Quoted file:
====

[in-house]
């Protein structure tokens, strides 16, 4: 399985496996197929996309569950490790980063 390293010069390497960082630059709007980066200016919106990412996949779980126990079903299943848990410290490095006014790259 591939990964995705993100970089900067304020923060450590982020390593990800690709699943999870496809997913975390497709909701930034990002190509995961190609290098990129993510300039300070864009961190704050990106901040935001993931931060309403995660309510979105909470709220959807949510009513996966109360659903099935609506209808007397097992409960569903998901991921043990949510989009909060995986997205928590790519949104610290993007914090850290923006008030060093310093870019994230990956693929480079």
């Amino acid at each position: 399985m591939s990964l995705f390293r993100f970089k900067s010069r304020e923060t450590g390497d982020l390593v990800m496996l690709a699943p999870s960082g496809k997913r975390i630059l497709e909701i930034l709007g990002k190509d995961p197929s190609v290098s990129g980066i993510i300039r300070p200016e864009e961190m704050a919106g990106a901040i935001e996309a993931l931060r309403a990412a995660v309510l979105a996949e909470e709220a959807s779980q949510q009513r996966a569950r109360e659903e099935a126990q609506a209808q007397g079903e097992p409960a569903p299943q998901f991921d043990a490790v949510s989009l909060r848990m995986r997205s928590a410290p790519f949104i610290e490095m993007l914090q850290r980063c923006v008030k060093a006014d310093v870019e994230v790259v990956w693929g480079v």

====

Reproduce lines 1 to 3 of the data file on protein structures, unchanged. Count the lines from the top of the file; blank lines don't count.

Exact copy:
[in-house]
């Protein structure tokens, strides 16, 4: 399985496996197929996309569950490790980063 390293010069390497960082630059709007980066200016919106990412996949779980126990079903299943848990410290490095006014790259 591939990964995705993100970089900067304020923060450590982020390593990800690709699943999870496809997913975390497709909701930034990002190509995961190609290098990129993510300039300070864009961190704050990106901040935001993931931060309403995660309510979105909470709220959807949510009513996966109360659903099935609506209808007397097992409960569903998901991921043990949510989009909060995986997205928590790519949104610290993007914090850290923006008030060093310093870019994230990956693929480079």
């Amino acid at each position: 399985m591939s990964l995705f390293r993100f970089k900067s010069r304020e923060t450590g390497d982020l390593v990800m496996l690709a699943p999870s960082g496809k997913r975390i630059l497709e909701i930034l709007g990002k190509d995961p197929s190609v290098s990129g980066i993510i300039r300070p200016e864009e961190m704050a919106g990106a901040i935001e996309a993931l931060r309403a990412a995660v309510l979105a996949e909470e709220a959807s779980q949510q009513r996966a569950r109360e659903e099935a126990q609506a209808q007397g079903e097992p409960a569903p299943q998901f991921d043990a490790v949510s989009l909060r848990m995986r997205s928590a410290p790519f949104i610290e490095m993007l914090q850290r980063c923006v008030k060093a006014d310093v870019e994230v790259v990956w693929g480079v």